A lot of new evidence regarding the New Orleans Saints' alleged "bounty" program was released to the public on Monday. The NFL met with 12 national reporters, including NFL.com's Steve Wyche, who were shown the same evidence that the league presented to suspended players at a disciplinary hearing earlier that day. The NFL Players Association also released some of the information on its website (a warning: some of the language on the slides is quite graphic). Jim Varney of The Times-Picayune has a great round-up of the evidence shared during the presentation.
"Now's the time to do our jobs, collect bounty $. No apologies. Let's go hunting," the slide reads.
Accompanying the slide: A bunch of dollar bills and a picture of Duane Chapman, a.k.a. "Dog the Bounty Hunter."
This says so much about the Saints' alleged bounty program. The team was brazen enough to document the program on computers after previously being investigated about it. And the players were still having fun with it; it was how the players and coaches got motivated.
The Saints players have publicly recoiled at the use of the word "bounty," but the evidence shows the team used that term internally in meetings.
Other key evidence shown on the slides:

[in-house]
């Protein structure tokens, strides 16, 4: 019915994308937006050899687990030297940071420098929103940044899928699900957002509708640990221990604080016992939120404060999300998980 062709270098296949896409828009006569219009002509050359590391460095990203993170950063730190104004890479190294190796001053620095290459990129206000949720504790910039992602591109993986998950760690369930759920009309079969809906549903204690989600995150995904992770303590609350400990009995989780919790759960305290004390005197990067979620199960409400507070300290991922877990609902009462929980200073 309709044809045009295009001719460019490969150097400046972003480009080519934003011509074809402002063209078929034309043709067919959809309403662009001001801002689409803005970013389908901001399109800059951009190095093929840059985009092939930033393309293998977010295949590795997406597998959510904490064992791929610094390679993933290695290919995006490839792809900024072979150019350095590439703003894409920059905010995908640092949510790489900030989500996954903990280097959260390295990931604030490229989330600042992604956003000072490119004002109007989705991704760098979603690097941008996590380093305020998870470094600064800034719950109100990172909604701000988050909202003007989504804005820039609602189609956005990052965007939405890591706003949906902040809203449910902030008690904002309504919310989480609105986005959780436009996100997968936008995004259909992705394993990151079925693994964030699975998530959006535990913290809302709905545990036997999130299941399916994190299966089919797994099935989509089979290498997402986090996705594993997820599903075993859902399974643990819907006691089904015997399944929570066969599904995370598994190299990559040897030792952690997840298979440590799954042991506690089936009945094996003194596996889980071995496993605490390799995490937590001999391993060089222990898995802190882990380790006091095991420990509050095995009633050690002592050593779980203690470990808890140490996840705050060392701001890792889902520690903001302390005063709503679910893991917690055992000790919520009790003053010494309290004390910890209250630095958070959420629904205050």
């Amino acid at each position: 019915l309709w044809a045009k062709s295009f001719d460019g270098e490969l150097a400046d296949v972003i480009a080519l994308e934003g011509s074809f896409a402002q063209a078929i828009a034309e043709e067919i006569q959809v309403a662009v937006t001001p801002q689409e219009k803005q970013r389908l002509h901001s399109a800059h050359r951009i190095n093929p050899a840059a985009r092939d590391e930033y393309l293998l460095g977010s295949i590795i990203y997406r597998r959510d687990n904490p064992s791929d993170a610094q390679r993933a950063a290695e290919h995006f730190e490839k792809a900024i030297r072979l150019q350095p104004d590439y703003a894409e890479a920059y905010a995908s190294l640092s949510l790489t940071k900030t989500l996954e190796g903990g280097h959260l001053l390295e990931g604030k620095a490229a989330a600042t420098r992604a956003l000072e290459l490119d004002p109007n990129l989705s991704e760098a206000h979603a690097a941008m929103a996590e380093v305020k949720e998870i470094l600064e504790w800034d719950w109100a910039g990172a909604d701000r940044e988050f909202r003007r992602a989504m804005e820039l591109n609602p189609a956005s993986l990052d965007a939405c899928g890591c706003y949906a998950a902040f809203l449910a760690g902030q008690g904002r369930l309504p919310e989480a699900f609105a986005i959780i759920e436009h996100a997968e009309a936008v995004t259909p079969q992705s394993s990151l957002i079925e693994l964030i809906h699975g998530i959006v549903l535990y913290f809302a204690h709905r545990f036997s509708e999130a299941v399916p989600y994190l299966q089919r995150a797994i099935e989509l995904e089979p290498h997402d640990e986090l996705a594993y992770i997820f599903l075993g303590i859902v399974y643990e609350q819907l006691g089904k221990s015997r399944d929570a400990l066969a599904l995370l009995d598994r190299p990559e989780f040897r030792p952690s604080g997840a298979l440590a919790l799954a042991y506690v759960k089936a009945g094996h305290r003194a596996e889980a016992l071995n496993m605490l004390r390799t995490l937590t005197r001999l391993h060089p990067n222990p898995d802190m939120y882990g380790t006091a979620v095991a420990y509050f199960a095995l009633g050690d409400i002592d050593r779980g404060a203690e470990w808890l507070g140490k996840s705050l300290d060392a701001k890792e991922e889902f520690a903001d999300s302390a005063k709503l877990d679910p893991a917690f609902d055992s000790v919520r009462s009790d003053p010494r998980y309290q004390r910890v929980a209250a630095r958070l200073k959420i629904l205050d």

1. A total of $35,000 in bounties were placed on Brett Favre prior to the 2009 NFC Championship Game, not $10,000, as had previously been believed. That included a $5,000 pledge from assistant coach Joe Vitt, who will fill in for Sean Payton while he's suspended this season. Jonathan Vilma's $10,000 bounty was reportedly confirmed by multiple sources.
2. Evidence showed that safety Roman Harper once was due $1,000 for knocking New York Giants running back Brandon Jacobs from a game. This was directly from a slide that appeared in a defensive team meeting.
3. Former Saints defensive coordinator Gregg Williams told investigators that he had "rolled the dice with player safety and someone could have been maimed."
4. Williams and Vitt repeatedly said in the evidence that a bounty program existed. They provided much of the evidence. In arguing that they did not participate in a bounty program, players are essentially saying that Williams and Vitt are lying. The league also stressed to reporters that the majority of the league's evidence won't be shown to the public or the media.
We are going to see this information spun in many different ways, but it's hard not to see all this evidence piling up and not believe in the existence of a bounty program.